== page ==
metronome

[ me-truh-nohm ]
/ ˈmɛ trəˌnoʊm /

noun

a mechanical or electrical instrument that makes repeated clicking sounds at an adjustable pace, used for marking rhythm, especially in practicing music.

Nearby words

  1. metrologically,
  2. metrology,
  3. metrolymphangitis,
  4. metromalacia,
  5. metronidazole,
  6. metronomic,
  7. metronymic,
  8. metroparalysis,
  9. metropathia hemorrhagica,
  10. metropathy

Origin of metronome

1810–20; metro-1 + -nome < Greek nómos rule, law

Related formsmet·ro·nom·ic [me-truh-nom-ik] /ˌmɛ trəˈnɒm ɪk/, met·ro·nom·i·cal, adjectivemet·ro·nom·i·cal·ly, adverb

Dictionary.com Unabridged Based on the Random House Unabridged Dictionary, © Random House, Inc. 2019

Examples from the Web for metronome


British Dictionary definitions for metronome

metronome

/ (ˈmɛtrəˌnəʊm) /

noun

a mechanical device which indicates the exact tempo of a piece of music by producing a clicking sound from a pendulum with an adjustable period of swing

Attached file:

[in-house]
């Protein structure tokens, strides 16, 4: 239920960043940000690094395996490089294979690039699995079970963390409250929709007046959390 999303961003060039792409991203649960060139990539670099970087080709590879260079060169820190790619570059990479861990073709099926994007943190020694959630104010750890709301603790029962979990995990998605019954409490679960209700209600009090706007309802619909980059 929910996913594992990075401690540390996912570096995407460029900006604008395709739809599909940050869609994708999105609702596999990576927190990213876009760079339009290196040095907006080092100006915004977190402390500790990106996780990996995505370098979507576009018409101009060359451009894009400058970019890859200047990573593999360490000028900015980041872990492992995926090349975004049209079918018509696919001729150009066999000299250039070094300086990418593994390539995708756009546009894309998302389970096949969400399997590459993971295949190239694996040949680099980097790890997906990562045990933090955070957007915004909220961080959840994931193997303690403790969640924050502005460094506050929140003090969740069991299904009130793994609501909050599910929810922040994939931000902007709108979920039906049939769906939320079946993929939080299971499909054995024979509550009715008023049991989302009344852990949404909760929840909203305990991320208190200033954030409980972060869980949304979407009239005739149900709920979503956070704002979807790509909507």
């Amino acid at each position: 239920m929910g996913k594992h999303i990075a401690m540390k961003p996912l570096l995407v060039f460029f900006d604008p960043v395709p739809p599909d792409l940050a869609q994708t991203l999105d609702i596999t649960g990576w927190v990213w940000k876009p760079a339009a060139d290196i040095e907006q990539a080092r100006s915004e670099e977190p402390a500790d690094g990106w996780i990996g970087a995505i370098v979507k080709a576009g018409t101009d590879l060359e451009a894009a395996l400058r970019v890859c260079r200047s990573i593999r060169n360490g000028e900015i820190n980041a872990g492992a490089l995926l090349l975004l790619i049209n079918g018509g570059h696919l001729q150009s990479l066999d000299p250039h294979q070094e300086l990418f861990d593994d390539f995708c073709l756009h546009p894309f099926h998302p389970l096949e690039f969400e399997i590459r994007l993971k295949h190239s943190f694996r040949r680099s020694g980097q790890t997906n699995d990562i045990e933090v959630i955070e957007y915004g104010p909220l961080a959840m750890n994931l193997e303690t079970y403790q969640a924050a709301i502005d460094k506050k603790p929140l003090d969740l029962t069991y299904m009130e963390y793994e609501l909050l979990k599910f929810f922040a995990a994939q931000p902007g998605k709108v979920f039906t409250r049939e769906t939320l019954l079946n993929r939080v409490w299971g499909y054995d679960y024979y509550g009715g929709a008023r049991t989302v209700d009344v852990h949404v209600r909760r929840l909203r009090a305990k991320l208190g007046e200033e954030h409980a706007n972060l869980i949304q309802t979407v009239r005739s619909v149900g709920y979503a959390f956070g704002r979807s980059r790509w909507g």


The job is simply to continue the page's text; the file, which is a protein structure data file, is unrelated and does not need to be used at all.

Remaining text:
Derived Formsmetronomic (ˌmɛtrəˈnɒmɪk), adjective

Word Origin for metronome

C19: from Greek metron measure + nomos rule, law

Collins English Dictionary - Complete & Unabridged 2012 Digital Edition © William Collins Sons & Co. Ltd. 1979, 1986 © HarperCollins Publishers 1998, 2000, 2003, 2005, 2006, 2007, 2009, 2012

Word Origin and History for metronome

metronome

n.

mechanical musical time-keeper, 1815, coined in English from comb. form of Greek metron "measure" (see meter (n.2)) + -nomos "regulating," verbal adjective of nemein "to regulate" (see numismatics). The device invented 1815 by Johann Maelzel (1772-1838), German civil engineer and showman. Related: Metronomic.

Online Etymology Dictionary, © 2010 Douglas Harper